8. Kelly and O’Connor always move as if they are dancing... especially Kelly. Even if he was just walking, he carried himself as if he were dancing. The Professor just ends up being a prop. Literally. At first, he thinks he is in charge of the lesson, but that quickly changes. Bewildered is how I would describe him! Its funny how there is a bit of a switch here. Usually, the more refined and educated types would seem more masculine. Instead, the goofy, off-the-wall artists win by making the professor a mere prop in their dance.
  9. I honestly have to say this is not one of my favorite Doris Day movies. The character of Calamity Jane is larger than life, but maybe a bit too large for my taste. Maybe I’m just not a fan of gunslinging girls. Just my humble opinion.
  10. OK, I’m going to go away off topic here and start with how much I love Oscar Levant. His understated with, his musicianship, and what he brought to the movies that he was in I just find incredible. If you haven’t seen this yet, look up the first episode of the show that he had on network TV. Fred Astaire is his first guest, and of course Fred sings on the show. It’s just such a throwback to a simpler time. As for the movie clip we were shown it’s very interesting looking at the choreography. At some point the characters are trying to outdo each other but eventually they come together an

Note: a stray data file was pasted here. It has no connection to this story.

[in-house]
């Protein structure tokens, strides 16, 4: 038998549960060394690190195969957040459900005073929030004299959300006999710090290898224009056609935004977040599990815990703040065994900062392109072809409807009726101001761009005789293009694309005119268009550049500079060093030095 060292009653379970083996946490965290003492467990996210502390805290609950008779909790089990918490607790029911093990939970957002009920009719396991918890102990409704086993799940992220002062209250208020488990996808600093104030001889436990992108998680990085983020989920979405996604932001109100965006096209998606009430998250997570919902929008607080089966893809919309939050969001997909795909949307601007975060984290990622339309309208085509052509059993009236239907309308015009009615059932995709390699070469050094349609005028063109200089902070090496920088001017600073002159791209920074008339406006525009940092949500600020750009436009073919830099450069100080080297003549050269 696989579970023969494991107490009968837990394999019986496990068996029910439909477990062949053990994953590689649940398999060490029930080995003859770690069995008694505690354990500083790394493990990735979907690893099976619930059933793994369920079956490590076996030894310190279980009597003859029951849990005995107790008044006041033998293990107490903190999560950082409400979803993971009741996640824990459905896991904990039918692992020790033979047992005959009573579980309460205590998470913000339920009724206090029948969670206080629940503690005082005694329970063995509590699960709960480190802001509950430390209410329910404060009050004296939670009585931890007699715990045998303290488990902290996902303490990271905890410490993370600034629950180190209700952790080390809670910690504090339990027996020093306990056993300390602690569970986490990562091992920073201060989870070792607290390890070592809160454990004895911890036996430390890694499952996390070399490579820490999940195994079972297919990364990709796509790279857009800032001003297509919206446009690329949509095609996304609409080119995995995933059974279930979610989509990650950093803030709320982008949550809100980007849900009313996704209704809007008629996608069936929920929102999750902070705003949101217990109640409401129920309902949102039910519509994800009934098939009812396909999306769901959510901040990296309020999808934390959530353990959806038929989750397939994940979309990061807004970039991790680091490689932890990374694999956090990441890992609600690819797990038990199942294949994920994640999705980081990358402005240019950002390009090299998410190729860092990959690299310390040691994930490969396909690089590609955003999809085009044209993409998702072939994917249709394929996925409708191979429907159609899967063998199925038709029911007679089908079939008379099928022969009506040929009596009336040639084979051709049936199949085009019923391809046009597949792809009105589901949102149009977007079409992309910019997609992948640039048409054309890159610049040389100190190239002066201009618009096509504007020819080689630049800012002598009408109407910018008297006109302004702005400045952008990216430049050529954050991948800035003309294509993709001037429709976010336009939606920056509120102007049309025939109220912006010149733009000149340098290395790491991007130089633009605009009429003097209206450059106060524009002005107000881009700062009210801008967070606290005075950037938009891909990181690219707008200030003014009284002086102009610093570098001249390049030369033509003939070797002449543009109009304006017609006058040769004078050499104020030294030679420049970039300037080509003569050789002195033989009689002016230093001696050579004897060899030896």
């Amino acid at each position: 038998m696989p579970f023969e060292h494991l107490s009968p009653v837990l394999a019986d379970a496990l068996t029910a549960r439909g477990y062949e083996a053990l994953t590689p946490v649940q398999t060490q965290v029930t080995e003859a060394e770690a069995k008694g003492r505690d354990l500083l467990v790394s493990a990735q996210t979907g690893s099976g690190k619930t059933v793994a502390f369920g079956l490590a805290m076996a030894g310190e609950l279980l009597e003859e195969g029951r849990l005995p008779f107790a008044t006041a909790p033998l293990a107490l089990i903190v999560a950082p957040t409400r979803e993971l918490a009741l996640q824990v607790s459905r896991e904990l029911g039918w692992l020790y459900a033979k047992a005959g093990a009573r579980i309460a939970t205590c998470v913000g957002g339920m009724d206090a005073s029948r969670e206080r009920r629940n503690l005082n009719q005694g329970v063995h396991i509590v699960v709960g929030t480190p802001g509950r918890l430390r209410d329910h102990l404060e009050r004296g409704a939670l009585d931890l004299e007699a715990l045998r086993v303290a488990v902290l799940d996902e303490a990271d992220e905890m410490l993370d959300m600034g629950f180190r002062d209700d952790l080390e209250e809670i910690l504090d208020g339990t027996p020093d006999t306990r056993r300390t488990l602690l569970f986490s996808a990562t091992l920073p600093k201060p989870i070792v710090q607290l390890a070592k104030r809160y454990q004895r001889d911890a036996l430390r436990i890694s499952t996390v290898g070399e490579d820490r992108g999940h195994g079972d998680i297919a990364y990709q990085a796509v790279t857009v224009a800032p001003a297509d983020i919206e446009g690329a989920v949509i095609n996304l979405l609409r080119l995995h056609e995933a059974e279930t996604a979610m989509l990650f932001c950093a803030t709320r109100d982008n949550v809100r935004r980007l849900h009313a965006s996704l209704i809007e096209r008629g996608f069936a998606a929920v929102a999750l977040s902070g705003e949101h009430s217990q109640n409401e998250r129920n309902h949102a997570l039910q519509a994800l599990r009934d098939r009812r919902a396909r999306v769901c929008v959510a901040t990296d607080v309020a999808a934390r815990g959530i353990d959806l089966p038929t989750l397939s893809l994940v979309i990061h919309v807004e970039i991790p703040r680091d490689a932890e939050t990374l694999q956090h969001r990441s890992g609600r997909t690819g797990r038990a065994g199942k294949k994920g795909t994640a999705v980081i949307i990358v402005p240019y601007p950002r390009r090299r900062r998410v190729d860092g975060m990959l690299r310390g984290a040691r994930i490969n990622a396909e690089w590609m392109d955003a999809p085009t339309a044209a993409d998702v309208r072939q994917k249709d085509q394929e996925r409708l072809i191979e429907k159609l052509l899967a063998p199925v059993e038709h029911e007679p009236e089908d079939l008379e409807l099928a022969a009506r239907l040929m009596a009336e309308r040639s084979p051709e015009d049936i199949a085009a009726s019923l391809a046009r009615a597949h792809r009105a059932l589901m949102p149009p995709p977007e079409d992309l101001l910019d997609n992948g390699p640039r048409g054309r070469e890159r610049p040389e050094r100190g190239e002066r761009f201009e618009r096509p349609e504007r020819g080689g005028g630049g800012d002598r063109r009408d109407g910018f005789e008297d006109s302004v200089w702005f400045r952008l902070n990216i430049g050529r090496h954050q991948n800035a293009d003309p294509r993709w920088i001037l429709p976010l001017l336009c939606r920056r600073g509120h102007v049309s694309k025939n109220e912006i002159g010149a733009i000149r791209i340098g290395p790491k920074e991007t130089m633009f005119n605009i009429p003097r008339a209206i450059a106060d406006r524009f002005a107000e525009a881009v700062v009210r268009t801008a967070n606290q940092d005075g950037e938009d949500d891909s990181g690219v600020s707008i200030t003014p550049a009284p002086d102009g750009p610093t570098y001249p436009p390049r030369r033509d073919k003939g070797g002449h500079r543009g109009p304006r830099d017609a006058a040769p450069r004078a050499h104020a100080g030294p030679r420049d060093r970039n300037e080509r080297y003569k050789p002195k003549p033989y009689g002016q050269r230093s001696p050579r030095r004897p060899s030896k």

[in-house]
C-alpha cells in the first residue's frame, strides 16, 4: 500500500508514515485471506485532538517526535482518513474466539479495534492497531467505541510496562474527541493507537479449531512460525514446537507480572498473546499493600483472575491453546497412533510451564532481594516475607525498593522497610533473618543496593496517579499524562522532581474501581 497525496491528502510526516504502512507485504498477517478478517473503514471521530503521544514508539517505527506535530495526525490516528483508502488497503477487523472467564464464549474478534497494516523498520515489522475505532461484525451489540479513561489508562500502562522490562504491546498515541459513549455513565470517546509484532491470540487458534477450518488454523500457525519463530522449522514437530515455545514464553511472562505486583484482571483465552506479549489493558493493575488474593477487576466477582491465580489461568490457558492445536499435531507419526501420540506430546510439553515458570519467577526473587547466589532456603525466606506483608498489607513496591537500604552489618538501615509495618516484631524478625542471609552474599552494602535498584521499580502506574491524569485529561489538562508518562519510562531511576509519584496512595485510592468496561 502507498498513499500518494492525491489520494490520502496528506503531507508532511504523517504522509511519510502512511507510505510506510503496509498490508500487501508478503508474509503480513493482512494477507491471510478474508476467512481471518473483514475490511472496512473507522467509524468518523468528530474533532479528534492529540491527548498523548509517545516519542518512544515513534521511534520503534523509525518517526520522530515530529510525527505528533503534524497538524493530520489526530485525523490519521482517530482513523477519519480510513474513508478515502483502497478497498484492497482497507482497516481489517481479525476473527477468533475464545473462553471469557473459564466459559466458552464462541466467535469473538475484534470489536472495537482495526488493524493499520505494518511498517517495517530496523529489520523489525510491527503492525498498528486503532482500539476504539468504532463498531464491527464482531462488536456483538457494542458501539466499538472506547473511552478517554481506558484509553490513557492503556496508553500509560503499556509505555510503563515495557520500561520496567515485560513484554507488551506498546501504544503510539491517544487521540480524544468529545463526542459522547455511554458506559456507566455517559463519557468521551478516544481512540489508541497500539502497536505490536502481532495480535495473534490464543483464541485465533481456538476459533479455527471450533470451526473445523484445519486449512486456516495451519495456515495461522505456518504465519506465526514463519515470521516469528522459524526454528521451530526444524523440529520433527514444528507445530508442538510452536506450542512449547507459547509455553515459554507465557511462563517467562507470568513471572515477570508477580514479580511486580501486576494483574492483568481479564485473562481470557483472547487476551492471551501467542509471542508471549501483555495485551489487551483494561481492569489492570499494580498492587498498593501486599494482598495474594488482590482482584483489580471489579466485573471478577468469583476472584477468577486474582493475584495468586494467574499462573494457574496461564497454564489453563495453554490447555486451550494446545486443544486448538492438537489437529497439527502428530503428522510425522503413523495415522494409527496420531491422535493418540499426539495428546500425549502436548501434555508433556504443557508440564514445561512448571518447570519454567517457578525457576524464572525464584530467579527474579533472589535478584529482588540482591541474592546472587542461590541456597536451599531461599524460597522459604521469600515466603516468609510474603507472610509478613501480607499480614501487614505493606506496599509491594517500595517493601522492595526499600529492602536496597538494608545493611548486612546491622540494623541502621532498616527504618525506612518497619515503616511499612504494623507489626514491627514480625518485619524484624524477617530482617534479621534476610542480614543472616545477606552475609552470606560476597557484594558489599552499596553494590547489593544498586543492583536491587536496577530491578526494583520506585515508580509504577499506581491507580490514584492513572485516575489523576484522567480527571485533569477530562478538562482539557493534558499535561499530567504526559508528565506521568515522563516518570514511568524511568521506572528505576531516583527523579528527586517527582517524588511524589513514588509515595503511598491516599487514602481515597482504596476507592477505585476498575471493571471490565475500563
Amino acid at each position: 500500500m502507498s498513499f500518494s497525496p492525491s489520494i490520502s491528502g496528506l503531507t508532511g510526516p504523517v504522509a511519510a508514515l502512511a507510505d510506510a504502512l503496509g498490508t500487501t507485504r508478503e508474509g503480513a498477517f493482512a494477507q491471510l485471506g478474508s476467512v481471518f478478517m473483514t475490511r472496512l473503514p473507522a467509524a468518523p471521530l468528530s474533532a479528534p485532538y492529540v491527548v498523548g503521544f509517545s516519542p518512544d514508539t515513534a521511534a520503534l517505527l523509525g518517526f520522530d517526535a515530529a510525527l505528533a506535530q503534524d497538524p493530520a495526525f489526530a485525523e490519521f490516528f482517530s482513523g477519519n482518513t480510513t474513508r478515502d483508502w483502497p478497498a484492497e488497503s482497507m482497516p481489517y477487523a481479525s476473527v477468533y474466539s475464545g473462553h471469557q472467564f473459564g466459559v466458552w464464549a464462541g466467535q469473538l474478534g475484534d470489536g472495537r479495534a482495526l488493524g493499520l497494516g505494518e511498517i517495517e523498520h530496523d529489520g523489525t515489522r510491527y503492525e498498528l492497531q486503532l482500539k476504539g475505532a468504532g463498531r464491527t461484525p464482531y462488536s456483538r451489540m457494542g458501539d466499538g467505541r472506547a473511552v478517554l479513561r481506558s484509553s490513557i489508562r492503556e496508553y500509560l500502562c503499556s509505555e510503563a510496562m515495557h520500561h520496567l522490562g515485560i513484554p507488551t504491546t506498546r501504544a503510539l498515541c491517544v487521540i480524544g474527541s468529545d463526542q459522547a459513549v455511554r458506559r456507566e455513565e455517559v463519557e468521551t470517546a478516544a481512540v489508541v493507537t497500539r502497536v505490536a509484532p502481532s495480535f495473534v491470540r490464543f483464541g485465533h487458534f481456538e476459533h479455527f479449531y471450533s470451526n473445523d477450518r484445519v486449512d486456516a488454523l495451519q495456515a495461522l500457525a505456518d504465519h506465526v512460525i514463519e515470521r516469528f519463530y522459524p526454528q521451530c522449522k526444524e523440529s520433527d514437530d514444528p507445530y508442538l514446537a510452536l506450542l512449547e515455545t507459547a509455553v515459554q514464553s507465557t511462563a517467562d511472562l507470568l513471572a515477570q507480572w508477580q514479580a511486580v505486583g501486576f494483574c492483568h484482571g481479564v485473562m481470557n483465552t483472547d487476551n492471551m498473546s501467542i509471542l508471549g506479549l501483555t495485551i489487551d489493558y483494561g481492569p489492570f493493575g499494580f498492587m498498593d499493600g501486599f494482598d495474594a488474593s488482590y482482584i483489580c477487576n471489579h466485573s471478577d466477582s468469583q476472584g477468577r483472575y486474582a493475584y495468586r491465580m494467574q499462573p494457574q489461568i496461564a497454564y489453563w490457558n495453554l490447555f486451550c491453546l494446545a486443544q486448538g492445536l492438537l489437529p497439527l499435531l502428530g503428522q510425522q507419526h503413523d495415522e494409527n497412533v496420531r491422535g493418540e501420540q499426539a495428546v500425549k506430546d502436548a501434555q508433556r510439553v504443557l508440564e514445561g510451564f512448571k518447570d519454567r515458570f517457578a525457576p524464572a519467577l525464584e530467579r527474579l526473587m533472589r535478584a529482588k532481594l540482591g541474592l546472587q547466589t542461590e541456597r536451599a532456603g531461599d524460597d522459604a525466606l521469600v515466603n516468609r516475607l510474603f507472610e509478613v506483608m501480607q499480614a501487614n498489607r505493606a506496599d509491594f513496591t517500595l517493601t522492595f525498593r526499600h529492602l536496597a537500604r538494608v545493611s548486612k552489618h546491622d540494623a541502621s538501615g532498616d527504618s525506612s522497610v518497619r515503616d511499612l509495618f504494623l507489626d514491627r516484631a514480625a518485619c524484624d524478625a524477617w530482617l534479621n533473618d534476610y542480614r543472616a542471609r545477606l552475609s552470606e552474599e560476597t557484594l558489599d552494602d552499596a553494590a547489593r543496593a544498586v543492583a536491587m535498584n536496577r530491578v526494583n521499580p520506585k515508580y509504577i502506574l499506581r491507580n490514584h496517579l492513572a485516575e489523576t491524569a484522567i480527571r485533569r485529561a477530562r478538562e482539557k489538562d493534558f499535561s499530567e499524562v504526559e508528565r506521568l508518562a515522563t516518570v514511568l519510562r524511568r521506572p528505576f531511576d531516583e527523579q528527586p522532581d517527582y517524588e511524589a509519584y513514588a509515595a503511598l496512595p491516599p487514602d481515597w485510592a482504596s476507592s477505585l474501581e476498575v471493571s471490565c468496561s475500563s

11. I first became acquainted with this movie on a football field. Seriously. Back when I was a junior in college, my college marching band did a field show based on an American in Paris. I found the music absolutely lovely but knew nothing of the movie. Many years later I finally did see the movie and understood what we were acting/marching out during our show. And that is when I fell in love with the movie. Gene Kelly interacting with those children Is simply marvelous. At first I did not understand the ballet, But now I see it as a very intrigal part of the movie. And Leslie Caron. What can I
  12. My first thought when Ethel waters was singing and taking down the laundry was “She looks like me!” She’s just not some thin blonde actress, she’s a real person. seeing this in the movie that makes me connect to her even more.
  13. Like most, my first Judy Garland film was Wizard of Oz. Now that I see her in other films, I have a much greater appreciation for the artist that she was. I personally, one of my favorite clips is of her singing “Get Happy”. I know this was inserted as almost an afterthought, but her musicianship shines through in this piece.
  14. I don’t see this as battle of the sexes at all. I just see this as “the woman” being able to keep up with “the man”. At some point, the woman is even leading the man. Very interesting to see in the dance.